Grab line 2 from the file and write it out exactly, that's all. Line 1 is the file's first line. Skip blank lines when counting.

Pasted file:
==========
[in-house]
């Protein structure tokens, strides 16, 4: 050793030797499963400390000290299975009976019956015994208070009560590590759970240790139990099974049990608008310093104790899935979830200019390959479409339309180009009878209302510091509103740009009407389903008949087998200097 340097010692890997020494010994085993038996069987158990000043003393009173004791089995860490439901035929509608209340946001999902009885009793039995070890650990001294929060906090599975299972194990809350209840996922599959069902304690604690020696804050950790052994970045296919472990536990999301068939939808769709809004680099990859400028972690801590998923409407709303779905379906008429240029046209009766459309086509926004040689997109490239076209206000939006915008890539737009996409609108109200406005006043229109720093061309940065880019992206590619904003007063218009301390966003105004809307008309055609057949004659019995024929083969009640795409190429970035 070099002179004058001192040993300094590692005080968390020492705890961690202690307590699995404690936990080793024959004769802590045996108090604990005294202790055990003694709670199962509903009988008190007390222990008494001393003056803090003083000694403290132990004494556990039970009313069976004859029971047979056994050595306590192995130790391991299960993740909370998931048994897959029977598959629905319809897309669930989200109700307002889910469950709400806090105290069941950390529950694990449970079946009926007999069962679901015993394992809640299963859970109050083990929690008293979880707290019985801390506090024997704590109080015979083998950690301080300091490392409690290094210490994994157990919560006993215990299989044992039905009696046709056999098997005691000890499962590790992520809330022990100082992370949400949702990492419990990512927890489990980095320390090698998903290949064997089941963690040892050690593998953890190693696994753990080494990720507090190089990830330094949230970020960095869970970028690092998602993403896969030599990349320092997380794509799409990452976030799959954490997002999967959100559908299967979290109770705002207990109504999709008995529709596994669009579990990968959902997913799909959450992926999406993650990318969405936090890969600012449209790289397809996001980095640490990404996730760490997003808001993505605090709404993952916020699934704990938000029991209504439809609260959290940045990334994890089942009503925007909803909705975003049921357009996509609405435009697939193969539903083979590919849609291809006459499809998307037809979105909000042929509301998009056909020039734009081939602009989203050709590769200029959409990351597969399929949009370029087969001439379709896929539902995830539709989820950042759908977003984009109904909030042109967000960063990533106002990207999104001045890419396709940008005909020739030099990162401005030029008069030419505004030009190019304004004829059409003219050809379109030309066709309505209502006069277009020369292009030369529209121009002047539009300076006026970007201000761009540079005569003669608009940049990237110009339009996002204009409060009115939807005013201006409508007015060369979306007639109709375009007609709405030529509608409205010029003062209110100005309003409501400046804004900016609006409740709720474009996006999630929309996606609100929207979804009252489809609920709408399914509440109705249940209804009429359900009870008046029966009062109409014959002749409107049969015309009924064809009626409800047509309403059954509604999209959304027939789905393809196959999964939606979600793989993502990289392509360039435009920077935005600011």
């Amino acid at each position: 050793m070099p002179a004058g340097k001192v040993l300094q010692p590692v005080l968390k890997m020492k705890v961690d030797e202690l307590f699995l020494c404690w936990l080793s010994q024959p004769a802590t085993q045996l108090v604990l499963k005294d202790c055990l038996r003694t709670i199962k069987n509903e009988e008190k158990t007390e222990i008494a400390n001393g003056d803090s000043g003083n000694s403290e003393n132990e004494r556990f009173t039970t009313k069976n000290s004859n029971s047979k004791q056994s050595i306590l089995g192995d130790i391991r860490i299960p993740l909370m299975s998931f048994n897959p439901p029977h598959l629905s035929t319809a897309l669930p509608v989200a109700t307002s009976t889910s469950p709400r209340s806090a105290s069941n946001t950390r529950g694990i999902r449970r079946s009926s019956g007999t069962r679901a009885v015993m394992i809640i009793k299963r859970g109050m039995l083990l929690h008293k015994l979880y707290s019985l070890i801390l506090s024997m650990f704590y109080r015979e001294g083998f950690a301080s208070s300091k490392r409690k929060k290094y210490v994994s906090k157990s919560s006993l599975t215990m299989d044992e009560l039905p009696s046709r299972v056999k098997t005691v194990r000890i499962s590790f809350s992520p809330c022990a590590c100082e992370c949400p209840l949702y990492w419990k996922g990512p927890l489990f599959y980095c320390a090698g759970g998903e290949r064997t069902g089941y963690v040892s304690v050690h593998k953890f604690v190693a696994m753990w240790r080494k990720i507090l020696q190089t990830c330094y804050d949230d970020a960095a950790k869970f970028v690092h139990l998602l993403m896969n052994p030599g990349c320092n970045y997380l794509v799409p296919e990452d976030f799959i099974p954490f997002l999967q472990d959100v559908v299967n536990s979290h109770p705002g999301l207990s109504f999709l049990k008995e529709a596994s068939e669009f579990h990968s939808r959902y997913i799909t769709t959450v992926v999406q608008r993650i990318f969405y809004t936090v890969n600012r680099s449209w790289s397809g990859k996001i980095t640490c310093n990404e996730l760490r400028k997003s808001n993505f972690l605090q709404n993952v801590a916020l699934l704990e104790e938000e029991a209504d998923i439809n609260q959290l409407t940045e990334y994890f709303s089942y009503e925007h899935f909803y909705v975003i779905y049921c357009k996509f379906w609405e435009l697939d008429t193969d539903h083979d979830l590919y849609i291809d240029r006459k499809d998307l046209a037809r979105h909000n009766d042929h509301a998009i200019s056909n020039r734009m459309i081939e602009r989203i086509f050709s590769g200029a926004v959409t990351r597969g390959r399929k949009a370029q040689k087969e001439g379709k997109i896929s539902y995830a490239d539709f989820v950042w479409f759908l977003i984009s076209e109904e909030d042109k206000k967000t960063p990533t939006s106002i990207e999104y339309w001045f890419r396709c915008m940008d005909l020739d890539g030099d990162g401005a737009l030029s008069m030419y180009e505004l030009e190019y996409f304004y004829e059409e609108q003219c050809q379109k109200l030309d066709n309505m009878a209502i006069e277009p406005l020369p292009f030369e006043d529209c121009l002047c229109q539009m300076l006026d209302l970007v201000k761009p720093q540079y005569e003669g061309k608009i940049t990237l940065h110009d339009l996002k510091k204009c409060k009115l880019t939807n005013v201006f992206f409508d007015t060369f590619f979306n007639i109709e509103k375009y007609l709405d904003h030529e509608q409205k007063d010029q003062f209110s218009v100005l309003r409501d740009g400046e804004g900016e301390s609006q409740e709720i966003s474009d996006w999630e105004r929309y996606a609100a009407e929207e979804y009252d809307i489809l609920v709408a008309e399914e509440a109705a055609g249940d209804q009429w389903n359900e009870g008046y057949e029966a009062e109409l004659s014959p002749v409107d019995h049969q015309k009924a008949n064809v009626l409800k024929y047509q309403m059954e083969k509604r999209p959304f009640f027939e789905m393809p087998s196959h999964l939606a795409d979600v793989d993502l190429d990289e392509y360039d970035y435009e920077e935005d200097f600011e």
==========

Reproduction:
């Protein structure tokens, strides 16, 4: 050793030797499963400390000290299975009976019956015994208070009560590590759970240790139990099974049990608008310093104790899935979830200019390959479409339309180009009878209302510091509103740009009407389903008949087998200097 340097010692890997020494010994085993038996069987158990000043003393009173004791089995860490439901035929509608209340946001999902009885009793039995070890650990001294929060906090599975299972194990809350209840996922599959069902304690604690020696804050950790052994970045296919472990536990999301068939939808769709809004680099990859400028972690801590998923409407709303779905379906008429240029046209009766459309086509926004040689997109490239076209206000939006915008890539737009996409609108109200406005006043229109720093061309940065880019992206590619904003007063218009301390966003105004809307008309055609057949004659019995024929083969009640795409190429970035 070099002179004058001192040993300094590692005080968390020492705890961690202690307590699995404690936990080793024959004769802590045996108090604990005294202790055990003694709670199962509903009988008190007390222990008494001393003056803090003083000694403290132990004494556990039970009313069976004859029971047979056994050595306590192995130790391991299960993740909370998931048994897959029977598959629905319809897309669930989200109700307002889910469950709400806090105290069941950390529950694990449970079946009926007999069962679901015993394992809640299963859970109050083990929690008293979880707290019985801390506090024997704590109080015979083998950690301080300091490392409690290094210490994994157990919560006993215990299989044992039905009696046709056999098997005691000890499962590790992520809330022990100082992370949400949702990492419990990512927890489990980095320390090698998903290949064997089941963690040892050690593998953890190693696994753990080494990720507090190089990830330094949230970020960095869970970028690092998602993403896969030599990349320092997380794509799409990452976030799959954490997002999967959100559908299967979290109770705002207990109504999709008995529709596994669009579990990968959902997913799909959450992926999406993650990318969405936090890969600012449209790289397809996001980095640490990404996730760490997003808001993505605090709404993952916020699934704990938000029991209504439809609260959290940045990334994890089942009503925007909803909705975003049921357009996509609405435009697939193969539903083979590919849609291809006459499809998307037809979105909000042929509301998009056909020039734009081939602009989203050709590769200029959409990351597969399929949009370029087969001439379709896929539902995830539709989820950042759908977003984009109904909030042109967000960063990533106002990207999104001045890419396709940008005909020739030099990162401005030029008069030419505004030009190019304004004829059409003219050809379109030309066709309505209502006069277009020369292009030369529209121009002047539009300076006026970007201000761009540079005569003669608009940049990237110009339009996002204009409060009115939807005013201006409508007015060369979306007639109709375009007609709405030529509608409205010029003062209110100005309003409501400046804004900016609006409740709720474009996006999630929309996606609100929207979804009252489809609920709408399914509440109705249940209804009429359900009870008046029966009062109409014959002749409107049969015309009924064809009626409800047509309403059954509604999209959304027939789905393809196959999964939606979600793989993502990289392509360039435009920077935005600011």